Economics - Lies by Omission
When I studied economics at the University of New England back in the late 80’s, we all had to trot off to the mathematics department to be taught differential calculus and strategies for solving simultaneous equations. The application to economics of these mathematical techniques enabled us to find things like the points of equilibrium on supply and demand curves or where the marginal propensity to save or spend might kick in. On the first day in the lecture theatre a reasonably bemused mathematics lecturer made the pithy observation that there was no way economists could prove anything about a multidimensional society with billions of participants by using a two dimensional diagram drawn on a bit of paper. Isaac Newton, the inventor of calculus, would be turning in his grave.
This observation resonated with me so much that it is still a prism through which I view the machinations of the three terrors of economic thinking – politics, academia and business.
I call them the terrors because by and large those three have been responsible to for almost supplanting the notion of a society with the notion of an economy. Remember Bill Clinton’s famous line’ “It’s the economy, stupid”
There is a subset of flawed ideas that go along with this – “What is good for business is good for society”, “Government is by nature inefficient, whereas business delivers value for money” and of course, “Lower rates of taxation make everyone better off”
The sales pitch for this line of thinking has probably been going on since Adam Smith came up with idea of the invisible hand of the market back in the 18th century, an example of magical thinking much informed by hope and religious ideology in keeping with the ignorance of the times.
Interestingly, there is no set of guiding economic principles which say businesses should pay back the full cost of the services supplied by other sectors of society that enable their enterprises to run. Society supplies the education for the workforce, the roads and transport infrastructure for allow goods to go to market, childminding services to allow workers to work unencumbered by the responsibility of parenting, society picks up the cost of pollution mitigation, provides healthcare to keep the workforce on its feet, funds research that allows companies to take good ideas to market, our diplomatic and defence capabilities keep sea lanes open and provide pathways to trade in other countries etc.. The list of things society provides the commercial sector for free is extensive.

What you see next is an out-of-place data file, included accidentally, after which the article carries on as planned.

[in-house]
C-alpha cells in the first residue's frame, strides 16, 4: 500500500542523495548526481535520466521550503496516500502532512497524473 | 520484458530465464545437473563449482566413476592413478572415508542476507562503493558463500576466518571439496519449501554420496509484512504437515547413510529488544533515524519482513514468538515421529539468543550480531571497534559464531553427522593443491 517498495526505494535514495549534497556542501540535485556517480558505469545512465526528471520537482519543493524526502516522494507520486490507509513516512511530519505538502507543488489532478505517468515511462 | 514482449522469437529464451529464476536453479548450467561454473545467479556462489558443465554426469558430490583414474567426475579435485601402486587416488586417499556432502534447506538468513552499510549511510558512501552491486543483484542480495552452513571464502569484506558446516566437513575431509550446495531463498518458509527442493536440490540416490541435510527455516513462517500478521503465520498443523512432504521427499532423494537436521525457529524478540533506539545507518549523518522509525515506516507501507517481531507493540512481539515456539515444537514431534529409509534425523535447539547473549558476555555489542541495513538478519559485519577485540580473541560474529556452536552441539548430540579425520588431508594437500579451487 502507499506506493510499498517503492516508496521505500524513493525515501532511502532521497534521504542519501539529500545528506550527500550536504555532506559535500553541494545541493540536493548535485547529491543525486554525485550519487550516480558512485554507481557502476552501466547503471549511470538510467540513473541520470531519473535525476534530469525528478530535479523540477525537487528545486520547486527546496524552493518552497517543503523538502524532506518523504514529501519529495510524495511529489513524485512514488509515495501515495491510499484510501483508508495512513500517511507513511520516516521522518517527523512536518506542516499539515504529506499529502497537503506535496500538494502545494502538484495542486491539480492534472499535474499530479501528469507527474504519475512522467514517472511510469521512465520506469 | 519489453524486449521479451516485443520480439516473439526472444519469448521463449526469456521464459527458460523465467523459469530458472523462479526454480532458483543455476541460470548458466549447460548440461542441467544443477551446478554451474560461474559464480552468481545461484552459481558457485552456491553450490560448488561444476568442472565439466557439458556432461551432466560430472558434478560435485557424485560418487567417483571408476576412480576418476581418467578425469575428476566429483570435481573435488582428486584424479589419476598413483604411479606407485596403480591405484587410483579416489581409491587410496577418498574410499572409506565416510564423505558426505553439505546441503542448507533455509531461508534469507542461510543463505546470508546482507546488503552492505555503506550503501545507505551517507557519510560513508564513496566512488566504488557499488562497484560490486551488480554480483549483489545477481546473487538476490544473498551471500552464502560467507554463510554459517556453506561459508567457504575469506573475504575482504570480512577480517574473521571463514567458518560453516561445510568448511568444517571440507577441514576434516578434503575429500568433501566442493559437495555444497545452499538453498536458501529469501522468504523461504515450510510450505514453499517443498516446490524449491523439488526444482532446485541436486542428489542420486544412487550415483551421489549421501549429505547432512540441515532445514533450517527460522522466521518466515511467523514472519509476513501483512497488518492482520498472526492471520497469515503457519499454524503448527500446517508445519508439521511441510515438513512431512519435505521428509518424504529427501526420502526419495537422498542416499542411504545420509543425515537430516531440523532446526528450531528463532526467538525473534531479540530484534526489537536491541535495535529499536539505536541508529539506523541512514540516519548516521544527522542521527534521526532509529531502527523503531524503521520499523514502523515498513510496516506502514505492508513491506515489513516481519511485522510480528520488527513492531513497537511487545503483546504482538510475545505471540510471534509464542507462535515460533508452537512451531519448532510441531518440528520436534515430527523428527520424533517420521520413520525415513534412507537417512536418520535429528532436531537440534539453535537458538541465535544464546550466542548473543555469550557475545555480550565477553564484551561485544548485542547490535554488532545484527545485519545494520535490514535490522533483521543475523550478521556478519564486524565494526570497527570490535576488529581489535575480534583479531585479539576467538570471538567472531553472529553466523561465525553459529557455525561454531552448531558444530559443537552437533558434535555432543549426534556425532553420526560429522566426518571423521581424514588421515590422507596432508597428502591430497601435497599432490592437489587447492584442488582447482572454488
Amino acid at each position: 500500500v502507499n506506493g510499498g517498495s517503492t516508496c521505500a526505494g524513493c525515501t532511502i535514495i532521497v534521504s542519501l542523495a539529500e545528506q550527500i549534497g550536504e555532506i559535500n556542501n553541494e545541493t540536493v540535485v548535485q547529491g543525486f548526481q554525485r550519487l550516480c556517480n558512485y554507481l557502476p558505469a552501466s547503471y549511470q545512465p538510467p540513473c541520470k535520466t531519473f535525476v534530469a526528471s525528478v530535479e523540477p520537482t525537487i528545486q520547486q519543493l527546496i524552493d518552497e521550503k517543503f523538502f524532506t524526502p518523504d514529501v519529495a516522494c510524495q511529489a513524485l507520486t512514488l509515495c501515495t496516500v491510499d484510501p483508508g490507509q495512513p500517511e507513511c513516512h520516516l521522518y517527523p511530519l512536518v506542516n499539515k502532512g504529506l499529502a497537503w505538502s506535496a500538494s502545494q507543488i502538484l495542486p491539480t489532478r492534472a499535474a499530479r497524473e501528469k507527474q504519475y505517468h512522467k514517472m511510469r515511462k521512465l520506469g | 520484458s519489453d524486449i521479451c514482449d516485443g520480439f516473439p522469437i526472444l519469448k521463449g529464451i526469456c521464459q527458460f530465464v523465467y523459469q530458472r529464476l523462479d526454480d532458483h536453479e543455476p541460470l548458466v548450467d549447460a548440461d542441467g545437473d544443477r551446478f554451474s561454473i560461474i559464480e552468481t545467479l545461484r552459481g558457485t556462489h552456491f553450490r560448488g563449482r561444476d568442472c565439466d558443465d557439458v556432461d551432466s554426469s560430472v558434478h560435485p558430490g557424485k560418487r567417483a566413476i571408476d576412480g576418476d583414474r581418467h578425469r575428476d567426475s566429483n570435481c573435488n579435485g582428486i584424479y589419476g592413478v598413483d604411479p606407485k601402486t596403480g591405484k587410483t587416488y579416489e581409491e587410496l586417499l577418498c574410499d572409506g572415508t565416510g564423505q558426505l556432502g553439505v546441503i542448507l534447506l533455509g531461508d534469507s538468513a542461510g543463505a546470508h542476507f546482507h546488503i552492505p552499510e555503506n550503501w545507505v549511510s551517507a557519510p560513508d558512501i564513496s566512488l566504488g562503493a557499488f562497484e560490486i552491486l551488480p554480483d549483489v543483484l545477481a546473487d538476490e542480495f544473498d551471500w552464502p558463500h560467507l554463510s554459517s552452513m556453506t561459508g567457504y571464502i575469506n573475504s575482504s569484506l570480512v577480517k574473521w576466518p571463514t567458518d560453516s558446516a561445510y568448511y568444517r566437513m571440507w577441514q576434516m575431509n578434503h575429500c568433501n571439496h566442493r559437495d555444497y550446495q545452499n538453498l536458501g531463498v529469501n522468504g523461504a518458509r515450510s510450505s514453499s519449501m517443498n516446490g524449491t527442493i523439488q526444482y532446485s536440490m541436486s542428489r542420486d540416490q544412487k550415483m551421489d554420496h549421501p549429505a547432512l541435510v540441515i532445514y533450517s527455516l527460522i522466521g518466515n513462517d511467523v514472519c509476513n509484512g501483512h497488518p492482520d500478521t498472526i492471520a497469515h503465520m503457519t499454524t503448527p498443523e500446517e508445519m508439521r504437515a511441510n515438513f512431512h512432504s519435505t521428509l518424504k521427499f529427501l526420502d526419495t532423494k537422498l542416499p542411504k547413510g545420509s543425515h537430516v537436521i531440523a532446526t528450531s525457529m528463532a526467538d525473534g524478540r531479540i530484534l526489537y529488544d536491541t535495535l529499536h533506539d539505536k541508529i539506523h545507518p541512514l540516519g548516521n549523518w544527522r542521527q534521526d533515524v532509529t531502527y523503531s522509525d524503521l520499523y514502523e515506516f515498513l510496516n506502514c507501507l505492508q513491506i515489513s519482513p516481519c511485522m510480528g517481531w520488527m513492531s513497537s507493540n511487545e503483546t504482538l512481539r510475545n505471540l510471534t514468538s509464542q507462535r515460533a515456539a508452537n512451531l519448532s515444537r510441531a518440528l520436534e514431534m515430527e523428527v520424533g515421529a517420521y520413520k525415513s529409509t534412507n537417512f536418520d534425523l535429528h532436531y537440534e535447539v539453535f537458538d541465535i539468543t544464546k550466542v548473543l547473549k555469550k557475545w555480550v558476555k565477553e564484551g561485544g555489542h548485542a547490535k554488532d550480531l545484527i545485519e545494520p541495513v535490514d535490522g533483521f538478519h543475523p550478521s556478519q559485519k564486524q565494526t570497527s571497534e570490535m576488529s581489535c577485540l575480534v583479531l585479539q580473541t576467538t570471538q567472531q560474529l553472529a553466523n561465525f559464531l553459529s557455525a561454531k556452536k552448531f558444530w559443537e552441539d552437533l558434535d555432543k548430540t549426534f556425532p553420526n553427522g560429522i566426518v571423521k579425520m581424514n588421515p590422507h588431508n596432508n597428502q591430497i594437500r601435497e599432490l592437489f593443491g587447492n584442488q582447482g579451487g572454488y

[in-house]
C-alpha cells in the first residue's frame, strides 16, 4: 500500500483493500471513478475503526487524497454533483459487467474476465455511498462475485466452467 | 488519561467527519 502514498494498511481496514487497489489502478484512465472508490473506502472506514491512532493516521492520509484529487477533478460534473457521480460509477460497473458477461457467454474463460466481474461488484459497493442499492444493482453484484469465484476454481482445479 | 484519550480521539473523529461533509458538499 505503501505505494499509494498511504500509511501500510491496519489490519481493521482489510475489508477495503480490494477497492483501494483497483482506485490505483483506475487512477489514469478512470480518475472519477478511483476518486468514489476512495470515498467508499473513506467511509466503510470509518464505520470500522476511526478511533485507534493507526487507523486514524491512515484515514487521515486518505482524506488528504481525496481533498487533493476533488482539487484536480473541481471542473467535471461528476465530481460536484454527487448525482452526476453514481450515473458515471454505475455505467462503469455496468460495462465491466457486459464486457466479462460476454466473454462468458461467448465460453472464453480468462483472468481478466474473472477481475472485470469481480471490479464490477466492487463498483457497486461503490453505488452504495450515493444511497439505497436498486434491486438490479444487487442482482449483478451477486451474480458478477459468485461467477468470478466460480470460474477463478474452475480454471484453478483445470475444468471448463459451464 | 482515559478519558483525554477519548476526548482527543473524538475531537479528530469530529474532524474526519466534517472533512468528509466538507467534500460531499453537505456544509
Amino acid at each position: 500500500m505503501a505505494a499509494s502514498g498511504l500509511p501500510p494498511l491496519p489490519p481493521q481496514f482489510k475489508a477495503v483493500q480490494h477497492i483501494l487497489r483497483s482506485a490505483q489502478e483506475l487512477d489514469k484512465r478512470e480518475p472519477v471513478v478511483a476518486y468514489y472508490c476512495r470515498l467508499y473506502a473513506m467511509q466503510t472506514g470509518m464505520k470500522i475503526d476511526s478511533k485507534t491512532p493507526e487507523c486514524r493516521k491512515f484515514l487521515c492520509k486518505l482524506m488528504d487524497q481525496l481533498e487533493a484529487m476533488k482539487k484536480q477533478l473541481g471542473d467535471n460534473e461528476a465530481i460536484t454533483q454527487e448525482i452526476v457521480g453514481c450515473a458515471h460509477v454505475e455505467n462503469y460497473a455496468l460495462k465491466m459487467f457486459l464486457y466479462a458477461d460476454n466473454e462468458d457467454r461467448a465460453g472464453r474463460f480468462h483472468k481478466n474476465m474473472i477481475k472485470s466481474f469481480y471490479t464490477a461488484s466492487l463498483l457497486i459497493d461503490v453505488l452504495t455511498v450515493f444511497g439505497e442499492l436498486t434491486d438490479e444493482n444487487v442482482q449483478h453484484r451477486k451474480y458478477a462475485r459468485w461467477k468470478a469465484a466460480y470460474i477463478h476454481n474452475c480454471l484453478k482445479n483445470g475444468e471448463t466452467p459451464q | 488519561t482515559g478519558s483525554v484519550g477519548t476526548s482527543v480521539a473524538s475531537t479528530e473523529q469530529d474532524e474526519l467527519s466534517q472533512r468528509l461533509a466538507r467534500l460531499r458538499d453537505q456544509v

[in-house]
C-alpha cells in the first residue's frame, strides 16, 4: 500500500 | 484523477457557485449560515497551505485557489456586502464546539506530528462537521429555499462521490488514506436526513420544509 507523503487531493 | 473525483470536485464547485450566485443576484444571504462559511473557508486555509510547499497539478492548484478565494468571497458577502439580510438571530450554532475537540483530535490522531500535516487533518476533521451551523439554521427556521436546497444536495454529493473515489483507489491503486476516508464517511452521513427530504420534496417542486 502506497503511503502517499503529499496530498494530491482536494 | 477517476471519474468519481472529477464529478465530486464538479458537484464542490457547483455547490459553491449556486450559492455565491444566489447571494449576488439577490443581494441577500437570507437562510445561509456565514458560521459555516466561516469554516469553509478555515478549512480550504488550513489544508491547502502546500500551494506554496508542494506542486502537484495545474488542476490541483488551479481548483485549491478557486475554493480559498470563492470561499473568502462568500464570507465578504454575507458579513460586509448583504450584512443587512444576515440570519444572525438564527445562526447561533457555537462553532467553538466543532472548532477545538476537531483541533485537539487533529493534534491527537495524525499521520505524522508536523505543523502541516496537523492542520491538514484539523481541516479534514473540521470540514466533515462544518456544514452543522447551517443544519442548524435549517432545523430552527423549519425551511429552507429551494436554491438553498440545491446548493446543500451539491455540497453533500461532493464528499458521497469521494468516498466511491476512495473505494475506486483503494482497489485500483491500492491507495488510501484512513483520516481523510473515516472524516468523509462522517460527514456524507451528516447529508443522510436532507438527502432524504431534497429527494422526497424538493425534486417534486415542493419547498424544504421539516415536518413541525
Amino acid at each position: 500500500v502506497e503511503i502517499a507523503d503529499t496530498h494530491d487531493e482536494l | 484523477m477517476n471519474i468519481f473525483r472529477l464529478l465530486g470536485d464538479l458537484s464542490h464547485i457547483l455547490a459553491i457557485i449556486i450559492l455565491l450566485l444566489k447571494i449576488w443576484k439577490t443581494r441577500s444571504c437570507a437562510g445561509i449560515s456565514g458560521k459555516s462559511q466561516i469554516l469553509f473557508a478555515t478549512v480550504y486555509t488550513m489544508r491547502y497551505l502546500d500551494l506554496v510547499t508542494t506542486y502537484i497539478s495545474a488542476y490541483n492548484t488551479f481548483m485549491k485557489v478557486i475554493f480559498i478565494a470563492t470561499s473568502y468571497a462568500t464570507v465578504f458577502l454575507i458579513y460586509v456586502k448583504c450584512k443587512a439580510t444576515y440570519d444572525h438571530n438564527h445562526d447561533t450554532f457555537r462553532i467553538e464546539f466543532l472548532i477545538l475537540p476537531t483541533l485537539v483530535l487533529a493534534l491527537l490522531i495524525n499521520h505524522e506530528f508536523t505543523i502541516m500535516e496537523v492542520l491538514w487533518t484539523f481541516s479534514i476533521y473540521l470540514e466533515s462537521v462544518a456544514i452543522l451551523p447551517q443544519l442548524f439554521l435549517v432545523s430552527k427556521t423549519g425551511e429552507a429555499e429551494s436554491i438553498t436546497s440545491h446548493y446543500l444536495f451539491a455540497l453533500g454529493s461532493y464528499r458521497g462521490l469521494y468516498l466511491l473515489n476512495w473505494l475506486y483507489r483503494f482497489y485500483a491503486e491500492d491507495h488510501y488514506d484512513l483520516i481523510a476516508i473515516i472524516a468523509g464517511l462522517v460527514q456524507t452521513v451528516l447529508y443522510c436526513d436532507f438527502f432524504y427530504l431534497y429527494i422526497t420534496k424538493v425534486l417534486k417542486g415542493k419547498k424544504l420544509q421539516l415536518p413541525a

In economic theory, these things are called externalities. This is a euphemism for the “too hard basket” and this was the subtext of the mathematics lecturer’s statement about the impossibility of reducing complexity to a graph. I used to think economists’ answer to this issue was to simply ignore the complexities and move on with the magical thinking, researching the myriad ways in which economic theory differs from economic reality. But I was wrong.
What economists have actually done, is persuade the rest of us that, despite obvious flaws in the conceptual process and the subsequent modelling, the rules governing economic theory, and by extension the business sector, should be the pre-eminent rules in society.
In the process, as more and more of them have infiltrated the upper echelons of politics and commerce, they have actually bent society to the theory by separating the inconvenience of actual externalities from actual business. Society picks up the cost of externalities, business picks up the profits.
This is the backdrop to discussions about climate change, energy policy, working hours, parental leave, wages policy and any myriad of business issues where companies stand to lose the free kick given to them by poor economic thinking that only recognises simple ideas about wealth creation whilst ignoring the costs the rest of us bear.
Of course, some companies will point to their tax payments from which the government can provide services to the rest of us, and they could also quite rightly, point out we would be a poorer nation if that taxation revenue was not available. The corollary of that argument is it ignores how much richer we would be if business reimbursed society for the services it provides to enable them to trade.
It’s difficult to quantify how much of a worker’s education goes into any given product, which is why economists chose to ignore it, but this is not an excuse for failing to recognise the contribution was made.
This is the nub of the argument about business taxation. The current line being peddled about the benefits of reducing corporate tax is really an extension of the externalities solution, ignoring the financial contribution a society makes to the success of the corporation in favour of a simple supply and demand curve, an example of bending society to the will of the theory.
The only two outcomes of a successful campaign to reduce corporate tax are an increase in taxation for everyone else to fund the things business relies upon for success, or a decrease in living standards. Now, I know I can also be accused of reductionism here by suggesting there are only two possible outcomes here but hey, I have an economic message to sell. The simpler the better.